July 14, 2024

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Vaccine inequality, an ethical and epidemiological failure (WHO)

Vaccine inequality, an ethical and epidemiological failure (WHO)

According to the World Health Organization, more than half of the world’s population still suffers from low vaccination coverage and low testing capacity. Phone: AFP

The Director-General of the World Health Organization, Tedros Adhanom Ghebreyesus, warned again on Wednesday of the consequences of unequal access to vaccines against Covid between rich and developing countries.

If the development of so many vaccines in record time is a victory for science, and has changed the course of the Covid-19 epidemic above all, this new situation remains “a tragedy when billions of people have not yet benefited from life-saving vaccines,” Tedros criticized at a meeting of the European Union (EU). ) and the African Union (AU) in Marburg.

During this meeting on “Equality in Vaccines for Africa”, the Director-General of the World Health Organization denounced the inequality of access to coronavirus vaccines between rich and developing countries.

For the head of the World Health Organization, it is not only “moral failure, but also epidemiological failure, which creates ideal conditions for the emergence of new variables” in the world.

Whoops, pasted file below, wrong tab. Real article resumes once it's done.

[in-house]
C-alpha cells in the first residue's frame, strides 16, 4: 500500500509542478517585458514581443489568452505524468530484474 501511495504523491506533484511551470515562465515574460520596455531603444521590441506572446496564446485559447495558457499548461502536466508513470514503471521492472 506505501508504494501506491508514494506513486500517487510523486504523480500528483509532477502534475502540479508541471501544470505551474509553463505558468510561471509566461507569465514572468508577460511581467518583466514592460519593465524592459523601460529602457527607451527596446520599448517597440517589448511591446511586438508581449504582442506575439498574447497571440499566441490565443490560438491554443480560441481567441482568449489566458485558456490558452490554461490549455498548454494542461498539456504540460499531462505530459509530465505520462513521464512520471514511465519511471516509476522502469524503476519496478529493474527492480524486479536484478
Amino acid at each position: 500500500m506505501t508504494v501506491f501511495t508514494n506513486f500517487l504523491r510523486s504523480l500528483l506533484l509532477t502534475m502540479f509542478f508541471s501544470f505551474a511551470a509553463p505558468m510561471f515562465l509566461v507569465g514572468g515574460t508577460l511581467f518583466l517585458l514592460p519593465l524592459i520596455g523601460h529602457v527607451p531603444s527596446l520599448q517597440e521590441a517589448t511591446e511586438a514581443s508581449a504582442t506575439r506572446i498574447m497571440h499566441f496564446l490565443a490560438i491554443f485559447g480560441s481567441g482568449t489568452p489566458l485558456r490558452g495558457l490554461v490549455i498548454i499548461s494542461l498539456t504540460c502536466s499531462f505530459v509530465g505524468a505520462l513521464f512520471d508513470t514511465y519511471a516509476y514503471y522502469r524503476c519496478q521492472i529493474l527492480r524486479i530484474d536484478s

Thus he criticized the selfish position of the rich countries and indirectly criticized some vaccine manufacturers. However, for the World Health Organization, the planet has “the tools to control the COVID-19 pandemic this year”.

But we are plagued by rampant inequality. “In many countries with high vaccination coverage, a dangerous narrative has emerged that the epidemic is over,” said the WHO chief, addressing top African Union and European Union officials.

In fact, more than half the world still struggles with low vaccination coverage and poor testing capacity, according to the UN’s global health agency, which notes that 116 countries are currently “not on track” to reach the WHO’s common goal of vaccinating. 70 percent of each country’s population by mid-2022″.

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The gap is clear on the African continent, where “more than 80% of the population has not yet received a single dose”. According to a count released by the World Health Organization on Monday, more than 10.2 billion doses of the vaccine have been administered worldwide, most of them in wealthy countries.

But to fill this gap, the World Health Organization considers local production to be “essential”. “We can only achieve this goal through real collaboration in the development, production, distribution and use of vaccines at the local level, using a variety of platforms,” said Dr. Tedros.